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TIGER Discretionary Grants and TIGER TIFIA Payments

Congress authorized $1.5 billion for the awarding of discretionary surface transportation grants to be given out by the Secretary of Transportation to state and local governments or transit agencies on a competitive basis for projects that will have a significant impact on the nation, a metropolitan region or a region.

This new program is multimodal. The Secretary can select projects for highways, bridges, mass transit, passenger or freight rail, and port infrastructure, or some combination thereof, at a federal cost share of 100 percent. The law also directs the Secretary to make geographically diverse selections and to give preference to projects that can be completed within three years of the bill’s enactment.

This program is geared towards larger projects; there is a minimum grant size of $20 million, which is waivable by the Secretary, and a maximum grant size of $300 million, together with a limitation on the total funding going to any one state being no more than 20 percent of the total appropriation (also $300 million). To leverage larger amounts of funding, the Secretary may use up to $200 million of the $1.5 billion for credit assistance as under the TIFIA innovative finance program (subtitle VI of title 23 U.S.C.)

Because this is a new program, it was necessary for the U.S. DOT to develop rules that announce the availability of funding, project selection criteria, application requirements, and the deadline for submitting applications. Those rules were published in the Federal Register on May 18, 2009.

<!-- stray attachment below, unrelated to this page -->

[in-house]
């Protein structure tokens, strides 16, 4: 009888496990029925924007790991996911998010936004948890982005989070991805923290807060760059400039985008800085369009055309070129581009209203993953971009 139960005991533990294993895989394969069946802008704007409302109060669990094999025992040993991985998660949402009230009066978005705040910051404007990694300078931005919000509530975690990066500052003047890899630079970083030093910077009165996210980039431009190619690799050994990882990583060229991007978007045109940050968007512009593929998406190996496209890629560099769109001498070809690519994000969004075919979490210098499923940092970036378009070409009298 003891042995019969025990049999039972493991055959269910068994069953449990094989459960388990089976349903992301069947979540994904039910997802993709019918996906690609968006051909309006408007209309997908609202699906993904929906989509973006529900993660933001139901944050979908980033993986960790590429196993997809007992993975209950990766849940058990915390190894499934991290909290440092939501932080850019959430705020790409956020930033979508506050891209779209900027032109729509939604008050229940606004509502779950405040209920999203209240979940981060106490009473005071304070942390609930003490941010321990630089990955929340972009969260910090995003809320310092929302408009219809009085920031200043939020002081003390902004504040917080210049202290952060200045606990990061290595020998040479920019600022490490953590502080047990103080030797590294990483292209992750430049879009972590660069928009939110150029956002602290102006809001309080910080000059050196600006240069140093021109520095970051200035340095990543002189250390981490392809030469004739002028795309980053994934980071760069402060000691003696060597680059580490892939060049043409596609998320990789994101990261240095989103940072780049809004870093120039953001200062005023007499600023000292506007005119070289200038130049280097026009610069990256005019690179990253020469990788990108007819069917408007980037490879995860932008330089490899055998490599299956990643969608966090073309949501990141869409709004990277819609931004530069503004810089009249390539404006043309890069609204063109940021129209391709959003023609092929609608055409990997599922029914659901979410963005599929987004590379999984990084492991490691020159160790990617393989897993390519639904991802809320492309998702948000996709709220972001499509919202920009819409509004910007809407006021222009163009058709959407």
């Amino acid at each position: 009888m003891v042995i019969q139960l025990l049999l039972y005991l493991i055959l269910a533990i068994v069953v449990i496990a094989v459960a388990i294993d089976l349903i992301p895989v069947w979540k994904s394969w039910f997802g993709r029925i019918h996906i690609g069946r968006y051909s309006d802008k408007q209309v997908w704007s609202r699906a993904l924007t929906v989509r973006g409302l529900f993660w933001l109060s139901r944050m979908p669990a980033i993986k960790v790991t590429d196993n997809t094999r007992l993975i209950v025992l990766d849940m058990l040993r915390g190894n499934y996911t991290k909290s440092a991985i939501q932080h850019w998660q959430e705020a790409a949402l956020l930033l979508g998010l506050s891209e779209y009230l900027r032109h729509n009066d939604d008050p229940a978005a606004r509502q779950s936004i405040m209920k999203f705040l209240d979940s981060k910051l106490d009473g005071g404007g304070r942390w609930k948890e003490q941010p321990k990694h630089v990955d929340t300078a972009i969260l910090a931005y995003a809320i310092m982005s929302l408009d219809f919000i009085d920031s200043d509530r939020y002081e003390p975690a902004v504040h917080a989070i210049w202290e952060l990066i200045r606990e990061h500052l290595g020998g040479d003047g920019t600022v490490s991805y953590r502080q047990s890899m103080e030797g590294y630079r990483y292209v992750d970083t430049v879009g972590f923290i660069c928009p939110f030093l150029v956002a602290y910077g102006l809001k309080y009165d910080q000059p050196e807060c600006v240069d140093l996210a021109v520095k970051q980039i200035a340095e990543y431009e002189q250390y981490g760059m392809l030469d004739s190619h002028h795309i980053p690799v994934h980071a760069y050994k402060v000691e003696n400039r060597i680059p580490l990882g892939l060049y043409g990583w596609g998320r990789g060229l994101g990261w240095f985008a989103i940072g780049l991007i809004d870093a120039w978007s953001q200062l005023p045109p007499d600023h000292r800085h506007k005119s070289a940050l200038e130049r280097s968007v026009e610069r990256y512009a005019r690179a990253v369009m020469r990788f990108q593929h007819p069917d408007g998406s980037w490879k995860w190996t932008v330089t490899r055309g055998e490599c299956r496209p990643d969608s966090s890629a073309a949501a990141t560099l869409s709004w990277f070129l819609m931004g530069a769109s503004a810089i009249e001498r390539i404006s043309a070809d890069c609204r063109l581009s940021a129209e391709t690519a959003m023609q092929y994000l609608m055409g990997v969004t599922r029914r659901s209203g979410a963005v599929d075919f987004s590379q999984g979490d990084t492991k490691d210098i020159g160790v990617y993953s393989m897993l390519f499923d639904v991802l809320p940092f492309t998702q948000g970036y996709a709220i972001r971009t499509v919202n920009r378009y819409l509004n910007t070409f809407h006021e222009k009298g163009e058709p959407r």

TIGER II

The U.S. DOT is authorized to award $600 million in TIGER II discretionary grants through Title I of the Fiscal Year 2010 Appropriations Act (Pub. L. 111-117, Dec. 16, 2009). The grants will provide at least $140 million for projects in rural areas (outside of urbanized areas of 50,000 or more in population), not more than $150 million for subsidies under the Transportation Infrastructure Finance and Innovation Act (TIFIA) program, not more than $35 million for planning and design of eligible projects, and not more than $25 million can be retained by the U.S. DOT for administration and oversight.

This appropriation is similar, but not identical to the appropriation for the Transportation Investment Generating Economic Recovery, or TIGER discretionary grant program, authorized and implemented pursuant to the American Recovery and Reinvestment Act of 2009. U.S. DOT officials said in a TIGER II program summary: “Because of the similarity in program structure and objectives, the DOT is referring to the grants for National Infrastructure Investments under the FY2010 Appropriations Act as ‘TIGER II Discretionary Grants’.”

Grant awards can be made in the range of $10-200 million; however, in rural areas awards may be as small as $1 million. 

At least 20 percent of projects costs must be provided from nonfederal funds; however projects in rural areas may receive up to 100 percent federal funding. Projects can increase their competitiveness by demonstrating significant nonfederal contributions.

States, local governments, transit agencies, ports, metropolitan planning organizations, and Native American tribes, among others, are eligible to apply.